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Meet Our New Teachers: Michael Fitzgerald

Meet our new teacher

micehal fitzgerald computer teacherMichael Fitzgerald came to Fairfield in 2012 to attend MIU for his Bachelors in math with a computer science track and finished in 2016. Over the next several years he worked for a digital marketing company and went back to school to get a masters degree in software development. Michael saw that Maharishi School was looking for someone in tech support, however as soon as his skills became evident to the administration, we realized he was overly competent for the job. He was asked to teach a computer course, which he has now introduced to the middle school students as Technological and Digital Literacy 101.

 

What is Technological and Digital Literacy?

This is not your traditional computer science course. Technological and Digital Literacy focuses less on why computers do what they do but how to computer lab at schooluse and manipulate what’s in them for efficacy in learning. TDL is a class that teaches students how to interact in the tech world and use what’s already available in order to become fluent in technology. This is so important as we go further into schooling entirely online. Michael explains, “this course will prepare you for life. I look at this course as a woodworking, or home economics class, because once you learn that skill you will have it for the rest of your life. The more tech literate you become, the more you will understand new technologies with ease.”

 

To learn more about our academics or to contact a member of our admissions staff, click here.

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Maharishi School Children’s House

preschool childrens house elyse soaresDid you know the preschool incorporates Montessori & Positive Discipline?

Welcome to the Maharishi School Children’s House! In this blog you will find some basic information as well as new and updated protocols regarding preventative measures against Covid-19 in the preschool.

The preschool offers multi-age classrooms consistent with the Montessori pedagogy. The toddler class consists of children who are 18 months to 3 years old. The 3-5 class includes children aged three to six which include Preschool and Pre-Kindergarten.

The cornerstone of your child’s social-emotional growth focuses on supporting each child in becoming self-aware, autonomous, contributing members of our world. The Montessori Method and Positive Discipline go hand-in-hand in developing these important skills in our school community. In the Children’s House and also in grades Kindergarten through 2 in the lower school, Positive Discipline is practiced by all teachers. The building blocks of Positive Discipline are:

  1. Mutual respect
  2. Understanding the belief behind the behaviorpreschool children's house montessori
  3. Effective communication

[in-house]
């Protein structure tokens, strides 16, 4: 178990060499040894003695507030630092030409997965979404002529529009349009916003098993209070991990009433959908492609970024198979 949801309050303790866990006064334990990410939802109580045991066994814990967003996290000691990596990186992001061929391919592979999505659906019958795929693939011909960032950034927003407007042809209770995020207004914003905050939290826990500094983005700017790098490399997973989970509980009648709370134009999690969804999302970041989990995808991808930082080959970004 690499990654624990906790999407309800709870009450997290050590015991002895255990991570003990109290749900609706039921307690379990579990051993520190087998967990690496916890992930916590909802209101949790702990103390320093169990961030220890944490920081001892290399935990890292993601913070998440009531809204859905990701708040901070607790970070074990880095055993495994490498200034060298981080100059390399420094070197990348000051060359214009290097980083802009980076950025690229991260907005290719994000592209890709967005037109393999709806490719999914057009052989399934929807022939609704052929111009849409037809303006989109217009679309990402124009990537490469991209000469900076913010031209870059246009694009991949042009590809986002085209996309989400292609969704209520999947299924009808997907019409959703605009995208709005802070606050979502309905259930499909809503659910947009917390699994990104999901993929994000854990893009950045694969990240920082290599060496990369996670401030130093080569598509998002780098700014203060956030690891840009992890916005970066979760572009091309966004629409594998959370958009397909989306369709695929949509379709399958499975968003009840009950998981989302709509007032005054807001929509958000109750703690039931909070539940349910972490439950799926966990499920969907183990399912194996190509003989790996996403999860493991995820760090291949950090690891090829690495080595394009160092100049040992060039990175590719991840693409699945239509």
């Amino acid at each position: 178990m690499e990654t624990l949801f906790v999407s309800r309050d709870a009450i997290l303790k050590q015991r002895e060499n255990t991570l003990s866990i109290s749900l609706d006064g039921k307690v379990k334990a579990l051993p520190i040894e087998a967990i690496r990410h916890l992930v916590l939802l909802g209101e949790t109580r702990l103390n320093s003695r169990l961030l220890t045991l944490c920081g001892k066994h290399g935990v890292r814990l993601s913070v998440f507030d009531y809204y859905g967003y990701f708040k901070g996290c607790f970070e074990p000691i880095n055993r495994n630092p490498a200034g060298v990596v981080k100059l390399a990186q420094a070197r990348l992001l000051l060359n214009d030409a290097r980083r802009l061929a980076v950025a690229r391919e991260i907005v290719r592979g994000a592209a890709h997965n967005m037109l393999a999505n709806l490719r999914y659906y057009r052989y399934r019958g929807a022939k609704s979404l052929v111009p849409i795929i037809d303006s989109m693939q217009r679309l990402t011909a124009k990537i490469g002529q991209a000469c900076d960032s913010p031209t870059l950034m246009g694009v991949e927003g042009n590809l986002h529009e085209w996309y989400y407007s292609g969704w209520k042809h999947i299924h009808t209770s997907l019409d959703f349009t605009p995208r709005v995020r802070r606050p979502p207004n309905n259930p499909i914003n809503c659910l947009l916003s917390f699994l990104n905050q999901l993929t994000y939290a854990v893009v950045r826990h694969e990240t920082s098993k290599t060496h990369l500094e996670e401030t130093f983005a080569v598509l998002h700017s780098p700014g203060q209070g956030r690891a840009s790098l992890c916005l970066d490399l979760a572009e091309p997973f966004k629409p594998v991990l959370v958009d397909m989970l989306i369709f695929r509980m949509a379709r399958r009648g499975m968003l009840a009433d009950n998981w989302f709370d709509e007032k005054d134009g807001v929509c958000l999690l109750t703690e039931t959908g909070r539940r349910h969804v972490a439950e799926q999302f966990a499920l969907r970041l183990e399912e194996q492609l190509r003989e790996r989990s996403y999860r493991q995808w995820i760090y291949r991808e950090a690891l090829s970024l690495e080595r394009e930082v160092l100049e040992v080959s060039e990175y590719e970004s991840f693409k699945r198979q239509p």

4. Understanding a child’s world
  5. Discipline that teaches rather than punishes
  6. Focusing on solutions rather than punishment
  7. Encouragement
  8. Children do better when they feel better
  9. Connection before correction
  10. Contribution

Lynn Shirai is the Director of the Children’s House as well as the Lower school. In her monthly newsletter to the parents Lynn comments, “As the new Children’s House director I am happy to report that all is running smoothly. The children are happy, mask-wearing, Montessori learners that are finding joy in being with their friends and teacher-guides every day. Dr. Beall, our school co-head, visited the classrooms last week and was so impressed with the children as they were very naturally wearing masks indoors while busy with their Montessori activities.”

Taking precautions in the preschool

When entering the school area all children will get their temperature taken, temperatures at 100 degrees or higher will be sent home.

mask wearing children maharishi schoolMasks

Teachers will be required to wear masks while inside, or while down on children’s level outside. Face shields are recommended, especially for toddler teachers. Masks will be required while inside for all children 3+. Masks will not be required for children under 3.

Hand washing 

hand washing maharishi school coronavirus

Child size bathrooms in the preschool.

Children will wash hands upon arrival, before and after eating, when entering from outside, when seen with hands in mouth/nose, and a minimum of every 2 hours. Washing is completed with soap and water for 20 seconds.

Social distancing

Drop off times are arranged by class so that there are no traffic jams between parents and children. Transitions into the school house for class will be staggered to avoid congestion in the hallways.

Changes to the environment

The children each have a cubby where they can store their shoes and backpacks. Cubbies will be outside of the classrooms in the hallways so children do not enter the classroom with outside shoes and backpacks. There is only one child per table in all classrooms, unless the table is very large. The classrooms with ages 3 and up will have sanitizing stations for the children to clean their own work, under adult supervision as needed. Water and soap will be used for plastic, metal, and glass materials and natural disinfectant spray for wooden materials. When a toddler completes a work, they will return it to a special shelf to be cleaned between use. A teacher will sanitize the work items and return them to the shelves with available work.

maharishi school montessoriThe protocol for Maharishi School’s Children’s House was created with reference to DHS requirements and CDC recommendations, and with approval from IDPH

To find out how more about the Children’s House, click here.

Please contact admissions@maharishischool.org immediately to get started on your application and schedule an interview today!

From Maharishi School to College Acceptances

Over 98% of our graduates are accepted into 4-year colleges and universities all over the country.

maharishi school graduation college acceptancesEarly decision acceptances for our 2020 graduating class are coming in! Congratulations to the students who’ve had early college acceptances from Princeton University, Lawrence University, Pratt Institute, Roger Williams University, Agnes Scott College, University of Iowa, and Iowa State University.

Our goal is to help your student find the right college fit for them.